Henning Larsen Architects Pavilion for Fritz Hansen designed for reuse

During the annual 3daysofdesign festival held across Copenhagen, Denmark, from 15-17 June, the Fritz Hansen-designed Pavilion by Henning Larsen Architects was the centerpiece of the weekend, hosting over 15,500 visitors. The pavilion has been organized in Grønnegården Park, Designmuseum Denmark, where it will remain until mid-autumn. The builder showcased furniture produced by Fritz Hansen and famous designers, such as Arne Jacobsen, Cecilie Manz, and Hans J. Werner, as a way to celebrate the company’s 150th anniversary.

(Laura Stammer)

Fritz Hansen collaborated with Henning Larsen Architects to achieve a space that reflects its values ​​of traditional Scandinavian design while also incorporating contemporary features. Knowing this, Henning Larsen Architects designed the 89-by-45-foot suite using natural materials: framed in black-lacquered glue-laminated lumber, and the suite is covered in pine and polycarbonate panels. Its irregular pentagonal shape changes in profile across the length of the building. The entrance and the rear of the structure appear to be sloping through the wood paneling, providing an interesting contrast with the hazy transparency of the polycarbonate panels. Starting as a tall, thin rectangle, the shape rises to a balanced edge before tapering back to a low profile.

wooden shelf with furniture
(Laura Stammer)

In an interview, Marie-Louise Hostbow, creative design director at Fritz Hansen, said the pavilion is a framework that demonstrates “how heritage pieces relate to contemporary pieces.” The pavilion is designed to be assembled and disassembled at other locations for future use. To this end, it uses screw foundations that eliminate the need for concrete pavements. Polycarbonate tiles (made from water bottles) spread natural light throughout the interior, creating a serene environment. These two materials are installed with standard tools to facilitate the assembly of the building. In addition, Troels Dam Madsen, Henning Larsen’s associate design director, said the wood and polycarbonate units were pre-assembled at the factory before arriving in Grønnegården. Henning Larsen used standard widths of polycarbonate to avoid cutting on site, as this slows down the assembly process. The first installation took about two and a half weeks, while Madsen estimated that disassembly is easier: it should take a week or so.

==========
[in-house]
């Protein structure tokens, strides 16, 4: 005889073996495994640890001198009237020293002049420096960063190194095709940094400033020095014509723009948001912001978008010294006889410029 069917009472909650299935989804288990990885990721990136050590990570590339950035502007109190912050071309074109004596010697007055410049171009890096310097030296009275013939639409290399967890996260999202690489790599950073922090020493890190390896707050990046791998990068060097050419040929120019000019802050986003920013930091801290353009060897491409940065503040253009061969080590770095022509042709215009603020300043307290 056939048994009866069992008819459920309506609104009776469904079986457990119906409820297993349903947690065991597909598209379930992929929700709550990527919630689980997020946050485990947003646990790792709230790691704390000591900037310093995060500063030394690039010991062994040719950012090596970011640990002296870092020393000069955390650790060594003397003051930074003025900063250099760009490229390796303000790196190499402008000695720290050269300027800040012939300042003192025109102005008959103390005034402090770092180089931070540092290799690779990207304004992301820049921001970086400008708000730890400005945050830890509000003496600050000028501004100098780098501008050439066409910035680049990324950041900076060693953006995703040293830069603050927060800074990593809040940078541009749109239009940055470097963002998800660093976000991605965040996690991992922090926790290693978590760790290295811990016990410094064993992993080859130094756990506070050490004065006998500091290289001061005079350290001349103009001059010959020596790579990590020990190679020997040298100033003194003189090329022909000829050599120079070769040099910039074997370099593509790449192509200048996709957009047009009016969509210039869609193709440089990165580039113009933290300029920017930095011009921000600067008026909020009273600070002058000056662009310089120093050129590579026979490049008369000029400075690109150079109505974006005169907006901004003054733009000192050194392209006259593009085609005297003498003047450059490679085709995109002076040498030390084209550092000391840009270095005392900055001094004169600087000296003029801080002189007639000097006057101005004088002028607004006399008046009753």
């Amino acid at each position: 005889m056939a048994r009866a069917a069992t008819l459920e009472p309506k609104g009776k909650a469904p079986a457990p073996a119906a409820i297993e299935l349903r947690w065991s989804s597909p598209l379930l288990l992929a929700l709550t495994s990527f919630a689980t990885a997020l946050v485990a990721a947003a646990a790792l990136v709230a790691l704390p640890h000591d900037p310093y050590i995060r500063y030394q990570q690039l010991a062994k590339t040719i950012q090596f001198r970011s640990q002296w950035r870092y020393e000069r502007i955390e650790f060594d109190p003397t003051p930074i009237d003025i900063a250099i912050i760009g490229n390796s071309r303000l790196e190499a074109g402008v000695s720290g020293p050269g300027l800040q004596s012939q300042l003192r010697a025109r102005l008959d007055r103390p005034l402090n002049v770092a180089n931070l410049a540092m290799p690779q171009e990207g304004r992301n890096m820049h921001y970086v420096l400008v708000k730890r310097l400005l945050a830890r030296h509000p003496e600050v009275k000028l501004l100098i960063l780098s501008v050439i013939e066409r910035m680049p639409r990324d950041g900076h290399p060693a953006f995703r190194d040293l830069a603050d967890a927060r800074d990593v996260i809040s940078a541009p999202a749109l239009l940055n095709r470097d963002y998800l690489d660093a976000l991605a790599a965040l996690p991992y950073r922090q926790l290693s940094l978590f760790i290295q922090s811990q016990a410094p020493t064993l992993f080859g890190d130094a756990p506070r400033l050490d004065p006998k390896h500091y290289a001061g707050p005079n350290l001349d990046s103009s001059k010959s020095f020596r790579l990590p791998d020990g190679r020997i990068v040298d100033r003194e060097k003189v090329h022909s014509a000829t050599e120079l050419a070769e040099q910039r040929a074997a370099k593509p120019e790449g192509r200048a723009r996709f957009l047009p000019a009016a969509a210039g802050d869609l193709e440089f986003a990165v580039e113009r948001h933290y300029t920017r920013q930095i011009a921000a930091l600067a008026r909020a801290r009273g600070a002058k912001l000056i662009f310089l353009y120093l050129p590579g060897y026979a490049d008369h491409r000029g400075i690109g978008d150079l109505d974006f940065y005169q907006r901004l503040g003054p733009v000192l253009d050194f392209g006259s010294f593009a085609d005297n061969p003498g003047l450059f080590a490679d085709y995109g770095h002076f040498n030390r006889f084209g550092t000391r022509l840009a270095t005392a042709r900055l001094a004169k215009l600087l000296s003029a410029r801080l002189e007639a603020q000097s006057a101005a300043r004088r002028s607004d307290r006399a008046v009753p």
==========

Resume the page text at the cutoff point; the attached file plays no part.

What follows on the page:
The contrast between quiet traditional styles and a contemporary need for environmental sensitivity is reflected in Fritz Hansen’s exhibition unusual formation. Inside, the pavilion was divided into eight areas; Each offered different furniture styles and functions offered by Fritz Hansen. These spaces included hospitality, dining, work, and relaxation settings filled with signature pieces: the signature living room features the Egg Chair and Swan Chair (designed by Jacobsen), and the AJ Home Work room centered in the office of AJ, Ro, and Fri’s corner showcased a few of these lounge chairs. calligraphy, and the Kjærholm Lounge highlighted the work of designer Pool Kjærholm. During the 3daysofdesign festival, Skagerrak displayed its outdoor furniture outside the pavilion.

The wooden structure inside the pavilion
(Laura Stammer)

While the furniture installation was only on display during the opening weekend, Fritz Hansen’s suite will host creative workshops and lessons for the rest of his time at Grønnegården. It will then be dismantled and rebuilt at Fritz Hansen’s headquarters 20 miles north of Copenhagen in Allerød, Denmark.

The Henning Larsen Pavilion demonstrates that sustainable design is not only about materials, but also assemblies, processes, and life cycles. As can be seen here, the more comprehensive idea of ​​sustainability considers not just how the materials will be used, but how they will be reused.

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